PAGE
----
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Tomorrow morning on Good Morning America: Reggie Love, author of Power Forward: My Presidential Education (Simon & Schuster, $26, 9781476763347). He will also appear tomorrow night on Nightline.

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Tomorrow morning on CBS This Morning: Peter H. Diamandis and Steven Kotler, authors of Bold: How to Go Big, Create Wealth and Impact the World (Simon & Schuster, $28, 9781476709567). They will also appear on CNBC's Closing Bell.


Books & Authors

#WI10 Buzz Books: Nonfiction

Winter Institute in Asheville, N.C., begins this coming weekend, and we talked to booksellers about the titles and authors they're most looking forward to. (Part One, Fiction, is here.)

Our Only World: Eleven Essays by Wendell Berry (Counterpoint, Feb., $24, 9781619024885)
When it comes to nonfiction buzz, Wendell Berry topped every bookseller list of who they wanted to meet most in Asheville. Long before President Obama awarded Berry the National Humanities Medal in 2010, independent booksellers like Malaprop's general manager Linda-Marie Barrett--who called Berry "the Vaclav Havel of our country"--knew his worth. Sheryl Cotleur from Copperfield's in California thinks Berry "should win the Nobel Prize for literature." Early readers of his latest essay collection, Our Only World, agreed that the poet, novelist, farmer and conservationist continues to be the eloquent voice of reason and thought that has made him a favorite of indie booksellers for more than 50 years.

Dead Wake: The Last Crossing of the Lusitania by Erik Larson (Crown, March, $28, 9780307408860)
Although booksellers under 30 might not get the reference, their older colleagues know from experience that if Erik Larson wrote the phone book, they could handsell it into a bestseller. His latest work of gripping narrative nonfiction is published to mark the centennial of the sinking of the Lusitania, which contributed greatly to the U.S. entry into World War I.

The Light of the World by Elizabeth Alexander (Grand Central, April, $26, 9781455599875)
When President Obama tapped Elizabeth Alexander to recite a poem at his 2009 inauguration, the Pulitzer-nominated writer and Yale professor had no idea that her life would be forever changed when her 50-year-old husband and father of her two sons died suddenly. The Light of the World is Alexander's poetic memoir of coming to terms with her loss, as well as a love letter to her husband. "It's a beautiful book about so much," said Sarah Bagby, Watermark Books and Café, Wichita, Kans. "The way she reveals their relationship and his effect on people, and how she had to adapt to not having this larger-than-life person, makes you want to live your life better."

Between You & Me: Confessions of a Comma Queen by Mary Norris (Norton, April, $24.94, 9780393240184)
Mary Norris, long-time copy editor for the New Yorker, may have gotten a six-figure advance for her memoir (even the rumor gives comfort to those in a profession under siege in these autocorrect times). Sarah Bagby said, "I love this book. It's the combination of her great voice--she's so down to earth--but with enough gossip and literary anecdotes, and then this incredibly great grammar advice." Lynn Truss, author of Eats, Shoots & Leaves, will also be at WI for her novel, Cat Out of Hell (Melville House, March, $24.95, 9781612194424)--we wonder what the two grammar mavens will discuss over drinks.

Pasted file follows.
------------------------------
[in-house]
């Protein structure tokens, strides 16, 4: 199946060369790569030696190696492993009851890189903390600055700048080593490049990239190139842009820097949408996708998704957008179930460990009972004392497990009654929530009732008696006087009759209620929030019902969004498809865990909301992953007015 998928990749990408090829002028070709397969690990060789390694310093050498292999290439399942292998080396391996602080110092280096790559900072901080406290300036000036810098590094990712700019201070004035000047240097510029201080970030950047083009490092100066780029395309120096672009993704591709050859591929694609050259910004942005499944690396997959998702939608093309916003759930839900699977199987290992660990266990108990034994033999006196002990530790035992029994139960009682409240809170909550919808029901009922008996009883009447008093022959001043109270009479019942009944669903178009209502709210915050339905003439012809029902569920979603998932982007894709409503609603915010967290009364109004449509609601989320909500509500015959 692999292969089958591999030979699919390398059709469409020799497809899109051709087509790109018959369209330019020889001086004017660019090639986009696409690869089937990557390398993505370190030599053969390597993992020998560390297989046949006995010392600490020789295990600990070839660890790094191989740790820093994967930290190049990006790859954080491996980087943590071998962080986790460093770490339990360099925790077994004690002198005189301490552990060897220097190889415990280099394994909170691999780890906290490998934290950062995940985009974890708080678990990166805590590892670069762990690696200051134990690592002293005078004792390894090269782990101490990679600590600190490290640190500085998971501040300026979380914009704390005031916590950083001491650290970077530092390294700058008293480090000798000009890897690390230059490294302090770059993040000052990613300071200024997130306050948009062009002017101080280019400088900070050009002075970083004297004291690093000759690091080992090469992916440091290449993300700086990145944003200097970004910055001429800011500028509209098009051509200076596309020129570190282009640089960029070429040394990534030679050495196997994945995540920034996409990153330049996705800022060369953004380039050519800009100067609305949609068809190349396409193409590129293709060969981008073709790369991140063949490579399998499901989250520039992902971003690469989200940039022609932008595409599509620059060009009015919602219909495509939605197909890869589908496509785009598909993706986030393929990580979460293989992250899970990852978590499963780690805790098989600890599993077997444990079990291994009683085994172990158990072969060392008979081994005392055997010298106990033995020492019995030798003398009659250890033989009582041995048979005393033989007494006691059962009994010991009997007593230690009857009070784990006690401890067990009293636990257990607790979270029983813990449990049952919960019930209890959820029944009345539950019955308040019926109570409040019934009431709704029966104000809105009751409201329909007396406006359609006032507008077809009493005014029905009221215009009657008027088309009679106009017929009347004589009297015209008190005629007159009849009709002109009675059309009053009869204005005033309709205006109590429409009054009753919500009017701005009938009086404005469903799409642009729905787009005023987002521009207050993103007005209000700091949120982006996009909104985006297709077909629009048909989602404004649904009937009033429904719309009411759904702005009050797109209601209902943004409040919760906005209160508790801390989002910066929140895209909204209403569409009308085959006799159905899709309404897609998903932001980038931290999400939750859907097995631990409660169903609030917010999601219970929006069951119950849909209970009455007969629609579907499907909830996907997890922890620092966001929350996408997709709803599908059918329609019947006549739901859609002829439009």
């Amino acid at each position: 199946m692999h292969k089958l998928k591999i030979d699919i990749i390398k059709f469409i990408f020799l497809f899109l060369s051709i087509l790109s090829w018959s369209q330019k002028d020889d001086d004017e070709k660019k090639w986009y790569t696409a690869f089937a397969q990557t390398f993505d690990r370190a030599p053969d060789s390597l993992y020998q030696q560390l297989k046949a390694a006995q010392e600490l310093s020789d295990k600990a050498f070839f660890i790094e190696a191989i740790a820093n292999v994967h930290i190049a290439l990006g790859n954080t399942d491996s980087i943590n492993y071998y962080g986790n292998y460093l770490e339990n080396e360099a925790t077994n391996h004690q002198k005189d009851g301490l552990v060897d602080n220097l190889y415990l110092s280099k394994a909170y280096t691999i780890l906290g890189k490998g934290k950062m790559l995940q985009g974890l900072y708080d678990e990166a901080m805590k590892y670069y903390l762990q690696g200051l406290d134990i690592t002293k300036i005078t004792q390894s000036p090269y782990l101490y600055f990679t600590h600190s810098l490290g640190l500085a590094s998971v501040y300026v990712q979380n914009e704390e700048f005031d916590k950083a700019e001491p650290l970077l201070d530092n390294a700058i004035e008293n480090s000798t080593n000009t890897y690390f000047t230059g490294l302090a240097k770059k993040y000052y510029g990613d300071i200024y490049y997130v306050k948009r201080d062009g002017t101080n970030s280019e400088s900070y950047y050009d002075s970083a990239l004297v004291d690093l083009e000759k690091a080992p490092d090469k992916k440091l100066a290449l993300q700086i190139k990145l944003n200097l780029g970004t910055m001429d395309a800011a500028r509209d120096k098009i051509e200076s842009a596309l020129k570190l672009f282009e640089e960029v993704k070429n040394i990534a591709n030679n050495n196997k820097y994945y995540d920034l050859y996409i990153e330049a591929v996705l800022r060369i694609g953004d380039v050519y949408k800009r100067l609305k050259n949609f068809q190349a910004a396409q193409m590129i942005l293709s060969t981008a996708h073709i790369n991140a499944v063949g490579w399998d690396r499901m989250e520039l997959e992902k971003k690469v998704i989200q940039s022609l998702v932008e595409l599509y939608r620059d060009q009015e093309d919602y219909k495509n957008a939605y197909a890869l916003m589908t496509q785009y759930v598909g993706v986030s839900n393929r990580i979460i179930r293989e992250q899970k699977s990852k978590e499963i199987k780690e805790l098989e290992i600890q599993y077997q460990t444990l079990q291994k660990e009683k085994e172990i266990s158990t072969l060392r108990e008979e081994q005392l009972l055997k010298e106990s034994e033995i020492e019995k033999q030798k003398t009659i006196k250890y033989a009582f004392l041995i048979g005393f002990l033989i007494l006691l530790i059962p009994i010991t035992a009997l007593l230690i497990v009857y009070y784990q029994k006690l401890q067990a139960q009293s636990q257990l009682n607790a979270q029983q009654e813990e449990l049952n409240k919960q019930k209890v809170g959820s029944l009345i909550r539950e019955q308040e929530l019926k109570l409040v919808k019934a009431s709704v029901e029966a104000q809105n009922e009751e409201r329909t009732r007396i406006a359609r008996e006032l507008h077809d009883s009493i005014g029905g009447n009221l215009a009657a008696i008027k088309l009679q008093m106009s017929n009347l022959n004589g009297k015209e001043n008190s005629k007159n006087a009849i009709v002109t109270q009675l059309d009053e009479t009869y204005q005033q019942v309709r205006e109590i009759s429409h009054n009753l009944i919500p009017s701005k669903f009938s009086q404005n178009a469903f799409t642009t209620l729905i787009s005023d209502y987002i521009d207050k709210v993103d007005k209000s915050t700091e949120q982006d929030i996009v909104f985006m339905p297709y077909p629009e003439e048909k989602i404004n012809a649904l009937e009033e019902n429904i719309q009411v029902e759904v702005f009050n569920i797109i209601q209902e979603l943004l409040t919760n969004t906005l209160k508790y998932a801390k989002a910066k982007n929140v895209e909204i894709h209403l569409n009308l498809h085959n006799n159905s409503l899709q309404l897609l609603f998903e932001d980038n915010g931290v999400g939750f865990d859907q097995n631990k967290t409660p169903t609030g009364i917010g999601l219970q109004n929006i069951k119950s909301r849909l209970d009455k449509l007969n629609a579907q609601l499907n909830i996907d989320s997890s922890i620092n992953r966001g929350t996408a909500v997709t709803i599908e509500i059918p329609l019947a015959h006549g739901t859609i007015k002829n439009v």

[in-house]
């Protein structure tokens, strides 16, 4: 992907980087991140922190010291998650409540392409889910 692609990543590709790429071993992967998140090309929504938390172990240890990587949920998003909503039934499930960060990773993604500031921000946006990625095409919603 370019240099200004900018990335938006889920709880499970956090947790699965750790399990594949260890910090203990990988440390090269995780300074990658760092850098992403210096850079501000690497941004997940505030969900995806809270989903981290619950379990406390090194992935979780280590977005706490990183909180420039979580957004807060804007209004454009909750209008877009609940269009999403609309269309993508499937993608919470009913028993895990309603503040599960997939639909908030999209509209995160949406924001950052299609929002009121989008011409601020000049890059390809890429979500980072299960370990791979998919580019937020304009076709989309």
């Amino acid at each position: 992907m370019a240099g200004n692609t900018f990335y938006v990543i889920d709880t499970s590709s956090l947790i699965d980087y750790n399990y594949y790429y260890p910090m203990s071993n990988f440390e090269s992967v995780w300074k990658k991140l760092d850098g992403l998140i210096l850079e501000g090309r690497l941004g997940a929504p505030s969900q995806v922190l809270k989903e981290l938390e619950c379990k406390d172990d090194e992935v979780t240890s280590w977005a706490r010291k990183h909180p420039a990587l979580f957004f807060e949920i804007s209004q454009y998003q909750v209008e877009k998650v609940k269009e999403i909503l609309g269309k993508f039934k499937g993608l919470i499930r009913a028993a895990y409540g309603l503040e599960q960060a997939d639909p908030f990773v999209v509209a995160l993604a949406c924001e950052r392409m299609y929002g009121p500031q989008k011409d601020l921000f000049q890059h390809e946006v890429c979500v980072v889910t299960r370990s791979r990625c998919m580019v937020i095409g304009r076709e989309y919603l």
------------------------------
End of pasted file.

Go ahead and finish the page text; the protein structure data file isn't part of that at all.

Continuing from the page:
The Cost of Courage by Charles Kaiser (Other Press, June, $26.95, 9781590516140)
Booksellers speculate this book might be the next Suite Française. Kaiser, a former New York Times and Wall Street Journal reporter, and author of 1968 in America and The Gay Metropolis, tells a true story of three children in a bourgeois Catholic family who worked together in the French Resistance. Kaiser's uncle met the family during World War II, and the author has known them for years.

Hold Still: A Memoir in Photographs by Sally Mann (Little, Brown, May, $32, 9780316247764)
Photographer Sally Mann's pictorial memoir is being compared to Patti Smith's Just Kids for its artful combination of prose and images. The book begins when Mann discovered boxes of old family photos in an attic, setting her on a path that includes "deceit and scandal, alcohol, domestic abuse, car crashes, bogeymen, clandestine affairs, dearly loved and disputed family land... racial complications, vast sums of money made and lost, the return of the prodigal son, and maybe even bloody murder." Kate Schlademan, owner of the Learned Owl in Hudson, Ohio, said she was not sure what to expect when she first started reading the book. "Right from the prologue she sets it up," said Schlademan. "It's really nice. I can't wait to see what the finished book looks like."

Getting There: A Book of Mentors by Gillian Zoe Segal (Abrams Image, April, $24.95, 9781419715709)
In another anticipated photographic book, Zoe Segal (New York Characters), gathered essays from 30 people at the top of their fields. The subjects in Getting There are presented as role models not just for their success, but for the paths they traversed to get there.

Pieces of My Mother by Melissa Cistaro (Sourcebooks, May, $24.99, 9781492615385)
Melissa Cistaro, events coordinator at Book Passage in Corte Madera and San Francisco, will be wearing the hat of debut author at WI this year. In her memoir, she details the devastation she and her brothers experienced after their mother abandoned them one summer, and her experience, years later, trying to piece together what happened as she sat at her dying mother's bedside. Bookseller colleagues are looking forward to picking up a copy of Pieces of My Mother at a WI reception where someone else will be holding galleys for the new author to sign.